Deed of Surety

BGU I 255 (P. 7027)


„I vouch for him!“ – is a statement that is linked not only today, but also in ancient times, with a complex legal procedure. This is a contractually secured interaction of debtor, creditor and guarantor in every imaginable situation.

This papyrus, written in elaborate Byzantine italic italics, was probably found in the Fayum, a large oasis south of Cairo. Although the find spot cannot be determined clearly, the place of issue of the document is clearly documented with Memphis in the second line. In 1892 it came to the Berlin papyrus collection from the collection of Daninos. The piece is written only on one side on the front, the recto, with 9 lines. The back, the verso, is blank. The left side is heavily damaged, so that the beginning of the lines has large gaps in the text. On the right side a complete tradition is guaranteed.

This incomplete document is a deed of surety in the form of a letter. The date of issue occupies two lines and is not uncommon in its detail for that time. It can be dated to the 15th May 599 AD and falls into the reign of the East Roman emperor Maurikios, whose reign was marked by wars on the Balkans. The place of issue is the city of Memphis, which at that time had lost its status of a rich city for centuries but was still considered as a trading city.

The three issuer, a shoemaker named Aurelios Ioannes, a sailor Menas and a gardener whose name is unknown vouch for a man named Aurelios. He is to be released from the public prison for an indefinite period, but must remain in his place of residence, follow the instructions of the addressee and and may be returned to prison on order. The name of the recipient is no longer recognizable because of a gap in the text, but he is the son of a commander and probably stands for an authority.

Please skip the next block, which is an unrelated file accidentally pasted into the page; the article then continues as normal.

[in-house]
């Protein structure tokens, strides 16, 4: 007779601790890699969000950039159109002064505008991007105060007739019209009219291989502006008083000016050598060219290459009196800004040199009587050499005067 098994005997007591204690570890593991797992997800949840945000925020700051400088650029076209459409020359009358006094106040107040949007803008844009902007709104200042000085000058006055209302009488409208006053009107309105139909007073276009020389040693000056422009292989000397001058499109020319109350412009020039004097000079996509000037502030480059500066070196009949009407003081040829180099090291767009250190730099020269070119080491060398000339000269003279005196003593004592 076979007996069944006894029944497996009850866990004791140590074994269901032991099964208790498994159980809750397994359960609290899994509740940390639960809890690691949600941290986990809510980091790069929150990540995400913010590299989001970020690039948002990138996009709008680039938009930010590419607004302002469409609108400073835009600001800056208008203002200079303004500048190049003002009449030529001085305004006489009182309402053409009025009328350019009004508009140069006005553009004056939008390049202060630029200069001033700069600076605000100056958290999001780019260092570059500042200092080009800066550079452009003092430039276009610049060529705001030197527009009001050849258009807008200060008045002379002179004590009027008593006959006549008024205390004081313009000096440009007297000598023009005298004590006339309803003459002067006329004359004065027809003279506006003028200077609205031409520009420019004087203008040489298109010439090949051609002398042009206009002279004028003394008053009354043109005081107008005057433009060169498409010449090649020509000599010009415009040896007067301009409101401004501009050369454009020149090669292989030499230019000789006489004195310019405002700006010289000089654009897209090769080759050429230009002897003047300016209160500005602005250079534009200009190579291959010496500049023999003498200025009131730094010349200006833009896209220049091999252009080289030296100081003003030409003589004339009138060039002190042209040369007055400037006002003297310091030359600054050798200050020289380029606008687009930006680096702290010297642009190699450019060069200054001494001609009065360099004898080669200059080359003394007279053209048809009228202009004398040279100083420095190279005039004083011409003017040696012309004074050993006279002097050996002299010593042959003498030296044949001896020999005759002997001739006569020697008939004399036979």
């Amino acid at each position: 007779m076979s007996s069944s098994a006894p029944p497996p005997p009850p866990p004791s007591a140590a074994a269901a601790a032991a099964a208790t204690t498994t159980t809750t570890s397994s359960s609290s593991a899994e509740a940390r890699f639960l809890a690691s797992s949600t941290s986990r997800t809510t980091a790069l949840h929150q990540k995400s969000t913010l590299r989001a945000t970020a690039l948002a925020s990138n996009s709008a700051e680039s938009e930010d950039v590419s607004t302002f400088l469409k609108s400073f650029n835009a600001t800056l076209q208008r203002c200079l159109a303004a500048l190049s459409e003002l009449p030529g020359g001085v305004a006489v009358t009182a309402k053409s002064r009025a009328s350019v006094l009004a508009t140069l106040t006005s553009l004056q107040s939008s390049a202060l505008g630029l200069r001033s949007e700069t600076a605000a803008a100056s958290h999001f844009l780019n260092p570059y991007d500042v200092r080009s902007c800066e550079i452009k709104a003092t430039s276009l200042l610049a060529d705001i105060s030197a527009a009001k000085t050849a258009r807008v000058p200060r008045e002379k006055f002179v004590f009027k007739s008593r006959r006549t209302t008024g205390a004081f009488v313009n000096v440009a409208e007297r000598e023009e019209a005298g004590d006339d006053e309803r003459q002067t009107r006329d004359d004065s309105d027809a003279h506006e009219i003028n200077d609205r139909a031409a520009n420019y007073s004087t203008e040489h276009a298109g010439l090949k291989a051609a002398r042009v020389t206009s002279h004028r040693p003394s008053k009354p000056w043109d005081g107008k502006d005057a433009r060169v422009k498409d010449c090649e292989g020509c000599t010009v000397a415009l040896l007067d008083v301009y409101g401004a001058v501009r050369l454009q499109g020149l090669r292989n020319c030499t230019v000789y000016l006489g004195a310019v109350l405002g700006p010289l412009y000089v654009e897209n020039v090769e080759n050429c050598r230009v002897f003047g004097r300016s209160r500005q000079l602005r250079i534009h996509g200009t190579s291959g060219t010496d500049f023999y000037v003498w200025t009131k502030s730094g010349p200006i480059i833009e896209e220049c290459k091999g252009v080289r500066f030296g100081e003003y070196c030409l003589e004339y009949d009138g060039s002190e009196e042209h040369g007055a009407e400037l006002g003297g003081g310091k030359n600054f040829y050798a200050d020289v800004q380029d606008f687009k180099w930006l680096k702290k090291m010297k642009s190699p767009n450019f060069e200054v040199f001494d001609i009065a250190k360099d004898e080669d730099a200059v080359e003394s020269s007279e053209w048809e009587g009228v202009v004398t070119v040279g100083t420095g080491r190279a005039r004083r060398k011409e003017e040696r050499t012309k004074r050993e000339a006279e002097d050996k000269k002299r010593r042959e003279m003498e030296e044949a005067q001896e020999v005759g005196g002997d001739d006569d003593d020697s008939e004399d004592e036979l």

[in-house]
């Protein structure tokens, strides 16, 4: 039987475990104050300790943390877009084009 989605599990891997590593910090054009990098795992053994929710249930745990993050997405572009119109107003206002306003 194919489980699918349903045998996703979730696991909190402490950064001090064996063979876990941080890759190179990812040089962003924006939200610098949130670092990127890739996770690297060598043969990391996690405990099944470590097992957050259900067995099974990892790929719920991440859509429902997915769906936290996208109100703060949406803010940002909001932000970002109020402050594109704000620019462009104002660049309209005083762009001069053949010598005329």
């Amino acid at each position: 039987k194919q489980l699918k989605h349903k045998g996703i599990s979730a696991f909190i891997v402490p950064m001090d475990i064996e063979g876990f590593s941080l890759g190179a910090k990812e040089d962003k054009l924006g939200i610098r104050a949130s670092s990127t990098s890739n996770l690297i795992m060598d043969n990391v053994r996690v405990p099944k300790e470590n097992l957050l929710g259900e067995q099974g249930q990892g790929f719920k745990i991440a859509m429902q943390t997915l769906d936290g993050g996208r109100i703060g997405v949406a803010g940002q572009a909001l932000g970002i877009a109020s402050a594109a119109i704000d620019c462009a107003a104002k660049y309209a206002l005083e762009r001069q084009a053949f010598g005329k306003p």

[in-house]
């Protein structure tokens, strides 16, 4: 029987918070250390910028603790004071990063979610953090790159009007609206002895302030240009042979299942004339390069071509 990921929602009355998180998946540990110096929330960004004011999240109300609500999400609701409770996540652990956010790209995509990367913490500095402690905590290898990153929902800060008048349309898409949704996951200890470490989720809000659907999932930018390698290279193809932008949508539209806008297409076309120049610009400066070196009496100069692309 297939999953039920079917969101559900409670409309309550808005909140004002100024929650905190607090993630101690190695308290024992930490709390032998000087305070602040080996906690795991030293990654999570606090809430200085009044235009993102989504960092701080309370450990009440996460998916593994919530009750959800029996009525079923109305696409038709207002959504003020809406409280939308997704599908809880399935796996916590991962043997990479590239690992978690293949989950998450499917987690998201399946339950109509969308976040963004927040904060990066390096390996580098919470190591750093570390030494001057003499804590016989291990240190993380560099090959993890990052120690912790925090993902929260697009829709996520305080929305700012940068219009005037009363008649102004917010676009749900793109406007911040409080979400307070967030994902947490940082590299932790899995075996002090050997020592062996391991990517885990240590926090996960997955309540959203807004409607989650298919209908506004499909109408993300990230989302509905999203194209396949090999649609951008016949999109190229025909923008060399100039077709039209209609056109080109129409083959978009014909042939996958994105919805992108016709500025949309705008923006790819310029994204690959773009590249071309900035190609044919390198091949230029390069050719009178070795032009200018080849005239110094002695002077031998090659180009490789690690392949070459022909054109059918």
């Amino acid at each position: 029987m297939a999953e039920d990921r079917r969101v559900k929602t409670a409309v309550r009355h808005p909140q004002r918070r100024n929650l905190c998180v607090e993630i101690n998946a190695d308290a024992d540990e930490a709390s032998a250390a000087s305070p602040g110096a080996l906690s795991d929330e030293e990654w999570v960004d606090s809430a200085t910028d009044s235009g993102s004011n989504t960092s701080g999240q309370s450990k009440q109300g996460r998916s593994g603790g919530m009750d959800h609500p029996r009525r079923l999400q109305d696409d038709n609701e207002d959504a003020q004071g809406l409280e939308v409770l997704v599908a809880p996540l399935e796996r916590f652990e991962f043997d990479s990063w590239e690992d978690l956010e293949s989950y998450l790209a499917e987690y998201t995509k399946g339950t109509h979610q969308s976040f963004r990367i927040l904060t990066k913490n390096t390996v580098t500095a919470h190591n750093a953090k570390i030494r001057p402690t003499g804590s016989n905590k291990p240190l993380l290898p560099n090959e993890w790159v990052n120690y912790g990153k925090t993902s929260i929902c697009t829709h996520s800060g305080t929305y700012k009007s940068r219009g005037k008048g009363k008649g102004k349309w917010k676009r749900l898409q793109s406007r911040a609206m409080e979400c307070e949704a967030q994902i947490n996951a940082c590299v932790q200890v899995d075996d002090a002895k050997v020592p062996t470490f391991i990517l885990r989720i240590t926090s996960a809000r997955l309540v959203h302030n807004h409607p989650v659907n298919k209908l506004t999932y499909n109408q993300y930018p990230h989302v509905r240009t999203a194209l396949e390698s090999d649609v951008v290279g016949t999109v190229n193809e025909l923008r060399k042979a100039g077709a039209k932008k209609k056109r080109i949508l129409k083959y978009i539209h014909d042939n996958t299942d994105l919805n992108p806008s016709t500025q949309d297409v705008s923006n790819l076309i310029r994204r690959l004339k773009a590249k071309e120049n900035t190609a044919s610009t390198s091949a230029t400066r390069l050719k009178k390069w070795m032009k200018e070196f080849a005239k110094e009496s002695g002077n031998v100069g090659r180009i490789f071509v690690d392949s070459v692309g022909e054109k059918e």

The agreement offers scope for speculation in the event of non-ordering. It is not uncommon in antiquity to have a guarantee given by several persons, and this is repeatedly documented in other papyri. However, it is particularly important to note the regulations with regard to a possible deposit amount in detail. Because of this fact and the recognizable words in the last line, this information is in the lost part of the text. Moreover, as we are unaware of the actual cause of the stay in the public prison or debt tower, a classification into criminal or civil proceedings is not possible.

Especially exciting are the variations of the reading possibilities of this papyrus. The biggest difference can be found in the number of debtors. There is the possibility of one or two debtors. However, the second type of reading reveals that the debtors have fewer and less different attributes than the guarantors and the addressee. Comparing the position of the attributes, the following pattern emerges: name, profession, name of father, place of residence. In the case of two debtors, their profession would have been omitted, the father’s name would have been given only once, but the nicknames have been noted. Assuming the same position of attributes, it can only relate to one person, but in much more detail. Aurelios, called Apakouthios, whose occupation is unrecognisable due to a gap in the text, father Menas, nickname Koukkouma, place of residence Memphis.

Despite the many gaps in the text, this deed of surety provides a good insight into the legal system of Byzantine Egypt. Although papyri with guarantees are not extremely rare, they always provide a perspective on each individual time.

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